Thursday, June 12, 2008

An Incredible Wake Up Call

I am so grateful for all of your emails and blog comments. Many times, the simplest message from someone I least expect to hear from can turn my day around. If you can imagine yourself in my shoes... Well that's a start right there. I never was able to do that.

I would hear that someone had cancer and I would do my best to imagine what it was like - usually how terrible it must be - and then I would turn my mind away from it because I didn't want to even imagine something like cancer coming in to my life. And, I thought I didn't need to worry about cancer. Other people get it. Like old people and sickly folks and those who don't take care of themselves. Now that I look back, I can see that my thoughts were actually quite arrogant. I thought it was a disease that showed up in other people. And I generally avoided talking to people with cancer. Too intense. I don't know you well enough. Or I discussed it from the perspective of a interested and thoughtful observer (Arrogant!!!).

Now I look at my life and the lives of other people with cancer and I am inspired. I saw Kris Karr on television today and suddenly remembered where I was emotionally and spiritually before this chemotherapy knocked me down as it has. I thought of my friend Bill, who recently died after a 16-month battle with brain cancer, and the incredible opportunities we took advantage of as we simply sat and talked about anything - the incredible camaraderie we felt always with the knowledge that the other had been branded with a diagnosis of cancer and faced complete uncertainty. I never thought having cancer would be like this. I never imagined my experience would be filled with so much joy and transformation. It never occurred to me that so much beauty, happiness and peacefulness could show up in my life and in my mind & my heart as a result of being told by a doctor, "Mr. Scholl, I'm sorry but you have Stage II Rectal Cancer." [I still can't believe it had to be in my rectum. Nobody wants to talk about their rectum!!!] Anyway...

I thought people with cancer trudged along, doing their best to stay hopeful - always afraid - with death keeping a close eye on them, watching them from a distance. I have no idea where I got these images and ideas from. Probably television and the sad but quiet stories I would hear when folks spoke of someone they knew who was diagnosed with cancer. Nothing from someone who was actually dealing with it. Again, I avoided those conversations like the plague. Check please!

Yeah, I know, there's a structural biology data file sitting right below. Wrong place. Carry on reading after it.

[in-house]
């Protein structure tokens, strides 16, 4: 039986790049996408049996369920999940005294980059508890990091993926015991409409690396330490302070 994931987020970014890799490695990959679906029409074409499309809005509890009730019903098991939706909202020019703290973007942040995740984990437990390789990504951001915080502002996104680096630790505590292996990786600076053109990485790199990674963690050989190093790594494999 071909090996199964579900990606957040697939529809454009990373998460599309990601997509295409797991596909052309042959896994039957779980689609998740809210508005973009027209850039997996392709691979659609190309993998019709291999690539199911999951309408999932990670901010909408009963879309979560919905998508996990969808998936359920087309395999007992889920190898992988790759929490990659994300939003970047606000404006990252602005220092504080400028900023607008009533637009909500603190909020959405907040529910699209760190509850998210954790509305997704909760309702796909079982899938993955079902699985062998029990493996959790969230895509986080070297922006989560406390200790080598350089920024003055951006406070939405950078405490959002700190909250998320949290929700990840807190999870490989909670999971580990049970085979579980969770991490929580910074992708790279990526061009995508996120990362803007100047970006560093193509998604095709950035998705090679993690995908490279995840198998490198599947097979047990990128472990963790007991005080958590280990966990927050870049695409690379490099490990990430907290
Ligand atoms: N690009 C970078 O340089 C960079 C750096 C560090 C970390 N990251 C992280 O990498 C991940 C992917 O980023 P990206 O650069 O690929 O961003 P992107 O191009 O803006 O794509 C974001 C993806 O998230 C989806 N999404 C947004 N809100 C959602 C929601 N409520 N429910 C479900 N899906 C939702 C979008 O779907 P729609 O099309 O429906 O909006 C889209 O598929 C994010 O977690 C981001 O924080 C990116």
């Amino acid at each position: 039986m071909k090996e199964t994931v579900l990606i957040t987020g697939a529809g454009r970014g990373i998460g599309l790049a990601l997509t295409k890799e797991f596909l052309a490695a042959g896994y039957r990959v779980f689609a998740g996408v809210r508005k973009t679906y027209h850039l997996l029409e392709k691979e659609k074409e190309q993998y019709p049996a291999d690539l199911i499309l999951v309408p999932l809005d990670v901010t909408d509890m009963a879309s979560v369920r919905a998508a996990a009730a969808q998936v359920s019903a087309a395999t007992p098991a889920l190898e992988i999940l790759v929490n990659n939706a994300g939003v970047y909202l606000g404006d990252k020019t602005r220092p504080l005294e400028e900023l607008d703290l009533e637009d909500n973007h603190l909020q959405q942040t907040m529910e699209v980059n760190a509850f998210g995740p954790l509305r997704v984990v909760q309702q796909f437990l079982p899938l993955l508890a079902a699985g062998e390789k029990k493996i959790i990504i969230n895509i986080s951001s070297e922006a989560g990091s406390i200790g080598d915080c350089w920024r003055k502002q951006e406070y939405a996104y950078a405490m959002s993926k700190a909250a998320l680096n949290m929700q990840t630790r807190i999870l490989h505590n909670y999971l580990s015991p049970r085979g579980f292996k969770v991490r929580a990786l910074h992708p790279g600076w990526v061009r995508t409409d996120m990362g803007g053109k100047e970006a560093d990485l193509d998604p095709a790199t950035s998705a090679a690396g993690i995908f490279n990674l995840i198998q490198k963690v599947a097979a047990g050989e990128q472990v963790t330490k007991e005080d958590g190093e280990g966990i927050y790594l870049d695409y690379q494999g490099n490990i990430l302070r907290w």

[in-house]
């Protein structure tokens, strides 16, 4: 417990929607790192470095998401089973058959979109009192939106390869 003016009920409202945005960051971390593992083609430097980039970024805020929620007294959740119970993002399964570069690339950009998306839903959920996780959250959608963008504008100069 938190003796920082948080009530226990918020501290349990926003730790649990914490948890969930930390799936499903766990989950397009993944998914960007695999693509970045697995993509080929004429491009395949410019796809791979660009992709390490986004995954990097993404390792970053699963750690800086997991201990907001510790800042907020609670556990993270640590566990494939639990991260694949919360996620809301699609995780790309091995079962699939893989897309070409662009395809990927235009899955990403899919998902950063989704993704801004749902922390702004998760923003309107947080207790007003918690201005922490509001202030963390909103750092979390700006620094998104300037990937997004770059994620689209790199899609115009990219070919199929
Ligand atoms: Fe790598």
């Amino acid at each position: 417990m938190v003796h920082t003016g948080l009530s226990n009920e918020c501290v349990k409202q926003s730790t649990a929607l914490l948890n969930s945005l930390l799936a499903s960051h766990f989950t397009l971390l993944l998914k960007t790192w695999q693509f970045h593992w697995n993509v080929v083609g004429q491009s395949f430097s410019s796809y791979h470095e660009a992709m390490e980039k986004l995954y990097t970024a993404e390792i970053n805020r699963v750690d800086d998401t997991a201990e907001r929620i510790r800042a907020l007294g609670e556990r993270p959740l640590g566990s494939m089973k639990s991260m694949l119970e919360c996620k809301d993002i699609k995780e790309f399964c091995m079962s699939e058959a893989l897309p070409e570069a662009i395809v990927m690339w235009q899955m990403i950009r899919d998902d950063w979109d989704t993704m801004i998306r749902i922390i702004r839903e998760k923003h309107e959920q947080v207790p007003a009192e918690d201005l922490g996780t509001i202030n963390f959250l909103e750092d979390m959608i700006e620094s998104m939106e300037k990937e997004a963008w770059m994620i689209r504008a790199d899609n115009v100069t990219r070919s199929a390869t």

I had no idea that shortly after diagnosis Daniela & I would be dying laughing, having a wonderful time being inspired by the countless gifts and new relationships that this diagnosis provides us. I never imagined our 10 year old doing a silly "cancer dance" that would have Daniela & me rolling with laughter and that I would be doing that same dance days later at my benefit. I had no idea that Daniela & I could have such a powerful relationship to cancer and that as a result of that relationship, so many new and wonderful people would come into our lives. And the more beauty we discover in this journey, the more beauty we experience in our relationships.

On a different note, I didn't think that one of my dearest friends would all but disappear from my life once I went public with my diagnosis. However, that was how I responded to someone dear to me once I learned of her diagnosis. Having responded that way myself allowed me to be compassionate (though I will confess I do feel a touch of resentment now and again) in response to my friends decision to "disappear." Yeah, perfection is indeed a wee bit far from my grasp.

And I'll tell you something else. There is no way I am going to simply go back to my "regular old life" once I am cancer-free. Healing myself of cancer has been a gift of immeasurable proportion that has lifted me up to heights I would never have imagined and I would be out of my mind not to do everything I can to share this gift with the world. Yet, however much I am able to appreciate this gift, I sure as hell ain't lookin' forward to anymore gifts of this type and I'm hoping none of you ever find it under your Christmas tree [non-Christians please refer to your traditional gift giving holidays.]

As I reflect on it right now, cancer is by no means the gift. Cancer created an opening and that opening allowed us to choose a perspective or a context that is incredibly empowering, thus bringing the extraordinary into our lives. Daniela has little card on top of one of our three refrigerators [Gerson's footprint] that says, "LIFE ISN'T ABOUT FINDING YOURSELF. LIFE IS ABOUT CREATING YOURSELF." When became aware that I had cancer, I heard a little voice say, "Okay, You have cancer. Now what are you going create with that?" And THAT inspires me.

Having to heal myself of cancer reminds me of how in the past I would push myself to do more and more with little rest. Finally I would begin to feel sick and stressed with hints of cold & flu showing up in my muscles and joints - the impact that being so driven had on my body. Eventually, I would give in and rest and soak myself in a nice hot tub. And as I relaxed and let go of my need to push myself to no end, I would hear this little voice in my head say to me, "Do I have to make you physically ill in order for you to slow you down and soak in a hot tub and experience some peacefulness?" Cancer has done the same for me in countless ways. An incredible wake up call.

There are still days where many tears are shed. Sometimes from me. Other times from someone telling me they love me. And it only makes the experience that much richer and felt that much deeper in my heart.


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